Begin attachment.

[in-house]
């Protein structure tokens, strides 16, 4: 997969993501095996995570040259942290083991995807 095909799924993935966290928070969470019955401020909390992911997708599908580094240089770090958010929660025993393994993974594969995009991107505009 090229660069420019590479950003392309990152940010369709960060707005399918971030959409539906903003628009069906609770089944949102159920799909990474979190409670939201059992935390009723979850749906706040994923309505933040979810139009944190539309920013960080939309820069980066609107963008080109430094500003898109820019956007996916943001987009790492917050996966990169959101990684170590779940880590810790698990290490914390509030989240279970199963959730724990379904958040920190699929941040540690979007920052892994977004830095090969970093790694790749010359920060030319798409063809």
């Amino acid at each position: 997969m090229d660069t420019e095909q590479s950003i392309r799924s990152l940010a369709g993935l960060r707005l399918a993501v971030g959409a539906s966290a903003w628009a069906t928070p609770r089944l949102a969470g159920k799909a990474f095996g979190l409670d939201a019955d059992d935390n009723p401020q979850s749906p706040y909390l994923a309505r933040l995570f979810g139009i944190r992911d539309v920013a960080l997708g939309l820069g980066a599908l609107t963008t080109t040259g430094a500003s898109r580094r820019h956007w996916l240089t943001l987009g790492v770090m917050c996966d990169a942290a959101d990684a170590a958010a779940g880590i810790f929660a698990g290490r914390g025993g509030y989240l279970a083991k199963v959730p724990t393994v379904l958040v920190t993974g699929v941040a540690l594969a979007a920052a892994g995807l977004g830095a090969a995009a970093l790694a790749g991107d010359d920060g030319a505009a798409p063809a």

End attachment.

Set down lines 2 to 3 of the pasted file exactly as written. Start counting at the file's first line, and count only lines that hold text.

């Protein structure tokens, strides 16, 4: 997969993501095996995570040259942290083991995807 095909799924993935966290928070969470019955401020909390992911997708599908580094240089770090958010929660025993393994993974594969995009991107505009 090229660069420019590479950003392309990152940010369709960060707005399918971030959409539906903003628009069906609770089944949102159920799909990474979190409670939201059992935390009723979850749906706040994923309505933040979810139009944190539309920013960080939309820069980066609107963008080109430094500003898109820019956007996916943001987009790492917050996966990169959101990684170590779940880590810790698990290490914390509030989240279970199963959730724990379904958040920190699929941040540690979007920052892994977004830095090969970093790694790749010359920060030319798409063809």
């Amino acid at each position: 997969m090229d660069t420019e095909q590479s950003i392309r799924s990152l940010a369709g993935l960060r707005l399918a993501v971030g959409a539906s966290a903003w628009a069906t928070p609770r089944l949102a969470g159920k799909a990474f095996g979190l409670d939201a019955d059992d935390n009723p401020q979850s749906p706040y909390l994923a309505r933040l995570f979810g139009i944190r992911d539309v920013a960080l997708g939309l820069g980066a599908l609107t963008t080109t040259g430094a500003s898109r580094r820019h956007w996916l240089t943001l987009g790492v770090m917050c996966d990169a942290a959101d990684a170590a958010a779940g880590i810790f929660a698990g290490r914390g025993g509030y989240l279970a083991k199963v959730p724990t393994v379904l958040v920190t993974g699929v941040a540690l594969a979007a920052a892994g995807l977004g830095a090969a995009a970093l790694a790749g991107d010359d920060g030319a505009a798409p063809a």